By: Terry Collison, Blue Rock Capital

Virtuoso Marketing

Obviously, a paper of this size makes no claim at being a comprehensive examination of the issues.  Rather, it is intended to get you thinking about your own situation and to guide you to the next steps that may be helpful.

Here is a summary:

  1. Marketing is positioning

  2. Advertising is communicating

  3. Selling is motivating.

  4. Any activity that isn't targeted is likely to be wasted.

  5. Each of the three functions deserves to have its own activity budget and a specific dollar budget.

  6. Each function should be measured on a current ongoing basis (as well as annually) in order to compare budgeted amounts versus actual amounts versus effectiveness.

  1. In each function, changes in strategy (the big concepts) and in tactics (the implementation) should be based on what the market is teaching and not primarily on opportunities that just "pop up."

  2. On the other hand, opportunities that just pop up are not to be ignored – if they fit.

  3. There are no guarantees that your in-place marketing, advertising, and selling programs will work.  (Before getting discouraged, bear in mind that this same rule applies equally to your competition.)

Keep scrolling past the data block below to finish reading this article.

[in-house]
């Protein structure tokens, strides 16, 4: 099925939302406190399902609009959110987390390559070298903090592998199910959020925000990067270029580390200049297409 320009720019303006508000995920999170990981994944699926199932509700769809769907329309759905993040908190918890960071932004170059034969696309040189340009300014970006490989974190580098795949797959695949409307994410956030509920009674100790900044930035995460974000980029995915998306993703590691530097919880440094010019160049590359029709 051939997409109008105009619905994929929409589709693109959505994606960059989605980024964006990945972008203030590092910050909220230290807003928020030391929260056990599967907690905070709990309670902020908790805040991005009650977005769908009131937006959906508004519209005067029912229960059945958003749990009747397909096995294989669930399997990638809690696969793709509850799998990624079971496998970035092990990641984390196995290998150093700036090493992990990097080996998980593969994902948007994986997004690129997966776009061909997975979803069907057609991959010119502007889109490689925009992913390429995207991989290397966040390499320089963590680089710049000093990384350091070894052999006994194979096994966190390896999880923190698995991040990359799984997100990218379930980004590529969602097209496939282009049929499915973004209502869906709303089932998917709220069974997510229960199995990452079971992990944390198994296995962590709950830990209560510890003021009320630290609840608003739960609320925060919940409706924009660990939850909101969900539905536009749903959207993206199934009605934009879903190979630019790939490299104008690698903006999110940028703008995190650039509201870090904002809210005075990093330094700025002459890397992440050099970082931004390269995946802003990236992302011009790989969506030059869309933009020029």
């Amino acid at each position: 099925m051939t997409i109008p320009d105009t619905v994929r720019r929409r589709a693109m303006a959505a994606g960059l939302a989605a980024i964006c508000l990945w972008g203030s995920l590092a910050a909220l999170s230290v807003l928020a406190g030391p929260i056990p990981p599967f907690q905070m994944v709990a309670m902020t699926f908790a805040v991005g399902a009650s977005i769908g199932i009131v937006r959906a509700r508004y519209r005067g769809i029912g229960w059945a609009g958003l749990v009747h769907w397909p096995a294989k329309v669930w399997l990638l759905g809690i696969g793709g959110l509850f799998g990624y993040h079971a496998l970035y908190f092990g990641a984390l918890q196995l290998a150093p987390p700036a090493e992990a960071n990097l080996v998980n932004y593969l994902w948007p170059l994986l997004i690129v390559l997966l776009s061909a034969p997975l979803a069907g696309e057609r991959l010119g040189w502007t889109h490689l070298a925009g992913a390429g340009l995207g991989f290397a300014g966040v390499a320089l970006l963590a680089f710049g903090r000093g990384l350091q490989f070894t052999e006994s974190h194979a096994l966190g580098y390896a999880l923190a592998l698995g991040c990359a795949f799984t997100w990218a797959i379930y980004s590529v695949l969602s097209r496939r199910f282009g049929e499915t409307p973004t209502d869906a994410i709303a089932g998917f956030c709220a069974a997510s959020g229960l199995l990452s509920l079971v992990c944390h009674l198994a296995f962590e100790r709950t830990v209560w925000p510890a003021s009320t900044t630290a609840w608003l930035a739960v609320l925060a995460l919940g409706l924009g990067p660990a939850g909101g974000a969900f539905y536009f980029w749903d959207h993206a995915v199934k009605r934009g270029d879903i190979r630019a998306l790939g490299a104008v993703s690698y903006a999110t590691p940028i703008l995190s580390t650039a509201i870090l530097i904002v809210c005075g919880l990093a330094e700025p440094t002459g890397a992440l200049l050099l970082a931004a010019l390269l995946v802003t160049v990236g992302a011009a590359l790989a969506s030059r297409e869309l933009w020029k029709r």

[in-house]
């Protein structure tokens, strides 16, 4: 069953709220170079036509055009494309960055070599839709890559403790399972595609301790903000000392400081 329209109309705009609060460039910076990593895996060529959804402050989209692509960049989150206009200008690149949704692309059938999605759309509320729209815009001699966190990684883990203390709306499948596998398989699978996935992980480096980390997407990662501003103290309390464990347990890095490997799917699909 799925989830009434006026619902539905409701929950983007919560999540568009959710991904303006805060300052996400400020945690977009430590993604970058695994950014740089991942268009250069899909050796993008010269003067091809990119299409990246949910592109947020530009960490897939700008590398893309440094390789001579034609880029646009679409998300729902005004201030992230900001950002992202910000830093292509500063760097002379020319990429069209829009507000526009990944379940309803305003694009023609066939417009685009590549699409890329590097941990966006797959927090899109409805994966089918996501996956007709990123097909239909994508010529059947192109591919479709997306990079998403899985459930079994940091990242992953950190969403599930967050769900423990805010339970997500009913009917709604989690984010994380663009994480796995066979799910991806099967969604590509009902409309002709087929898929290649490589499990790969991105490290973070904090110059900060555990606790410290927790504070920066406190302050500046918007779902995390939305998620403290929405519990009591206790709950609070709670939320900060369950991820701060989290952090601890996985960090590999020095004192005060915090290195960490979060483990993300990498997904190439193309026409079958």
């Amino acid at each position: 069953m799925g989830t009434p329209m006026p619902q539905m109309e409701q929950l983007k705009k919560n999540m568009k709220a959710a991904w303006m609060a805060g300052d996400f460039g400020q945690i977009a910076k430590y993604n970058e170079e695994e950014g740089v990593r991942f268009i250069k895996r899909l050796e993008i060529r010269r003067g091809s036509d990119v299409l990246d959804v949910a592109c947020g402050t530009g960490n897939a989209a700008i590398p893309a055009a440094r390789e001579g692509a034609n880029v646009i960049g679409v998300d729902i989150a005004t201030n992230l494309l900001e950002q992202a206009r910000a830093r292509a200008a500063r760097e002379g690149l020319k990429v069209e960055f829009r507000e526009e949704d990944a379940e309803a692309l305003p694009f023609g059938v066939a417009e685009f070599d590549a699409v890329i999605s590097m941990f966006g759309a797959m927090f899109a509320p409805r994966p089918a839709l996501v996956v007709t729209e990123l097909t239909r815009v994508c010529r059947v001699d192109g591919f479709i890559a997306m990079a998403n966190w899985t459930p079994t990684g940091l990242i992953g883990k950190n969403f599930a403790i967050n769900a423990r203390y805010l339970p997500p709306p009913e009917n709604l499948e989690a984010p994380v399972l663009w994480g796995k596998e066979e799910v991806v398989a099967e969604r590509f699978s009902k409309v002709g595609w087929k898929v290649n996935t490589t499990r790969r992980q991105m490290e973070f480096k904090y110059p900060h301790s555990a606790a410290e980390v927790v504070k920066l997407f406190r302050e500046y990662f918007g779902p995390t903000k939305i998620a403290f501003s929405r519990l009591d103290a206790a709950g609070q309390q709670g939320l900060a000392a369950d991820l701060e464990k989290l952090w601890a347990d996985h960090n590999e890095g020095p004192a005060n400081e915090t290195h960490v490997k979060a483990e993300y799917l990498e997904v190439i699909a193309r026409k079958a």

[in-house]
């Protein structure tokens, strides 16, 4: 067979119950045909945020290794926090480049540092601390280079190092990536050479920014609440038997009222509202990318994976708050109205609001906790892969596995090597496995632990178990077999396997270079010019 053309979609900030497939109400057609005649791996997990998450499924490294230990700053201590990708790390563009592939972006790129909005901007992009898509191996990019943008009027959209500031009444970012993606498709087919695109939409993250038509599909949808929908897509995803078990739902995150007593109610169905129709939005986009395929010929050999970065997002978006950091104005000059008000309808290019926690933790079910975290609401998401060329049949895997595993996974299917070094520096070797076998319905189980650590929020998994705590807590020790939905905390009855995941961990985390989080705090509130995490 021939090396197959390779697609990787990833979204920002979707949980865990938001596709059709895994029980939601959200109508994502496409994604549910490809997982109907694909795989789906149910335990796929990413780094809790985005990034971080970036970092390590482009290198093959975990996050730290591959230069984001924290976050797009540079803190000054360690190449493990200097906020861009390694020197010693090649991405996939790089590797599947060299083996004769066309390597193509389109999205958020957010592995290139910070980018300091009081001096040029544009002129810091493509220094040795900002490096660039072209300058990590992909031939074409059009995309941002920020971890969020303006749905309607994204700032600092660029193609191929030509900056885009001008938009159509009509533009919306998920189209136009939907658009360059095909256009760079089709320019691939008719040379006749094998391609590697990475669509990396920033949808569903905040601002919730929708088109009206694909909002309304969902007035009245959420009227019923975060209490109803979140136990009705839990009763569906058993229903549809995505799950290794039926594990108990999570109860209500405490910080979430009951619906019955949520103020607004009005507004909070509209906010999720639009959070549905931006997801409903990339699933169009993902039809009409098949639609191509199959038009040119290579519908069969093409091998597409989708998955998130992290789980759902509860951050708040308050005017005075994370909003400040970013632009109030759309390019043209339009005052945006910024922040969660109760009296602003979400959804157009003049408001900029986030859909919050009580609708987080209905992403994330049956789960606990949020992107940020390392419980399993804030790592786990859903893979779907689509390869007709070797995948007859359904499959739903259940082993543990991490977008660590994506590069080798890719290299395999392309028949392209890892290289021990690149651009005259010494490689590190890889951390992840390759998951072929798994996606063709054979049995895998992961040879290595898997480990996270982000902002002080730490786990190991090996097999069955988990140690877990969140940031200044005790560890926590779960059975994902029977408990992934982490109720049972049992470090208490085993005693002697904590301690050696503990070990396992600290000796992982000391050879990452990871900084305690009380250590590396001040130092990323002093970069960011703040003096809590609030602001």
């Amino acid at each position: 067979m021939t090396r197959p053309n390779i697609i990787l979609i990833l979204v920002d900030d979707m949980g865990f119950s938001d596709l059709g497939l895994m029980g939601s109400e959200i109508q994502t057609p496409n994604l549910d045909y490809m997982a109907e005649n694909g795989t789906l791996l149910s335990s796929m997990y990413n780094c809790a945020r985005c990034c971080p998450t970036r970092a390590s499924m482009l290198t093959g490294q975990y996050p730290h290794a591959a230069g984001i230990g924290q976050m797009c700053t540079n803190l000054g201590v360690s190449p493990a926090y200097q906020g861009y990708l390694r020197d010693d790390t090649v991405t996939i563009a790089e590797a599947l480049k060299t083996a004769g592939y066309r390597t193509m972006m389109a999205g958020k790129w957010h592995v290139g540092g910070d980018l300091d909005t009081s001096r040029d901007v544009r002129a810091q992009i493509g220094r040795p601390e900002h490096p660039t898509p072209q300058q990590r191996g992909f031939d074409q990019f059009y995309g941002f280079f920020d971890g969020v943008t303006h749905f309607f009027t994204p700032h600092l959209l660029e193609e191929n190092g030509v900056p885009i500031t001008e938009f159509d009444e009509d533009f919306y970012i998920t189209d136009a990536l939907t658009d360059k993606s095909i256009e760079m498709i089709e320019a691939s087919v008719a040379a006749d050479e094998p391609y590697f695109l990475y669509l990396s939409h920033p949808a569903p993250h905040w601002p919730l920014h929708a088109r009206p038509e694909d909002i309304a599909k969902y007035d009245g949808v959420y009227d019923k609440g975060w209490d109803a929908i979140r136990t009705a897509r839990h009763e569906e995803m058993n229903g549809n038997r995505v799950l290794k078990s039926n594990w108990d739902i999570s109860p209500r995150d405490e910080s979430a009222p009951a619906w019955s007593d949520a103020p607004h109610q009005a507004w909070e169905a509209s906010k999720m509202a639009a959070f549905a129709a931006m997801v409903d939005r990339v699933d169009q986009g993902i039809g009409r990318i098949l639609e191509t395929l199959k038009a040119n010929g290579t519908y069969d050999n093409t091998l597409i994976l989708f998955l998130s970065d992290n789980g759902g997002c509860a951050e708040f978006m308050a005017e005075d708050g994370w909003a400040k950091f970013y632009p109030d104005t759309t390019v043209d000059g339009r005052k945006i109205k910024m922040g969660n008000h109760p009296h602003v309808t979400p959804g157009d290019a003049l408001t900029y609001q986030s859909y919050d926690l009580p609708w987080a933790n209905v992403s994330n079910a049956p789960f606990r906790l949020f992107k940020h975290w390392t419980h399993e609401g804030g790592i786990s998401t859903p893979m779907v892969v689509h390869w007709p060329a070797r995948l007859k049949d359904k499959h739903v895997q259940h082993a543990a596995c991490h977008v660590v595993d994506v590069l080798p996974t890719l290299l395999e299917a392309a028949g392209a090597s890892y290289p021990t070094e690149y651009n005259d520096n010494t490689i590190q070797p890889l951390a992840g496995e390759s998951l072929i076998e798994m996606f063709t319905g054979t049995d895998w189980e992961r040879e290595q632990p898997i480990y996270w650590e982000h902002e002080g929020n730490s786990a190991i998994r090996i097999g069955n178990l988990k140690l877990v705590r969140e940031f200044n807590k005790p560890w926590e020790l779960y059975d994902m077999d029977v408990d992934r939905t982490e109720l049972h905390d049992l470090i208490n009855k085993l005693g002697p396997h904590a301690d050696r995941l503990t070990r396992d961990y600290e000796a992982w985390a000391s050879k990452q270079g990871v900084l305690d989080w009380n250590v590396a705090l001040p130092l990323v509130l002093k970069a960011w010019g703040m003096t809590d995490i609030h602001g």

4. Once you are convinced that your market opportunity is bona fide and that your product or service offering is competitively attractive in that market, plan and run these three processes to find situations where the product or service offering from your company "fits" with specific real customer prospects in your targeted market.  Since you can't know in advance where the right fit will be, in most cases the right strategy is always to be expanding your contact with the marketplace.  And to "stick with it."  Slow and steady ongoing activity is the key.  Crash campaigns, on-again/off-again efforts, and crisis programs are generally not very helpful.





TERRY COLLISON is a co-founder of BLUE ROCK CAPITAL. Previously, through 11 years of work as an advisor to entrepreneurs, young companies, and investors, Terry helped a wide variety of companies develop commercialization strategies, management teams, marketing programs, formal business plans, and new financing. BLUE ROCK CAPITAL makes venture capital investments in high-growth seed-stage and early-stage companies from New England to the Carolinas.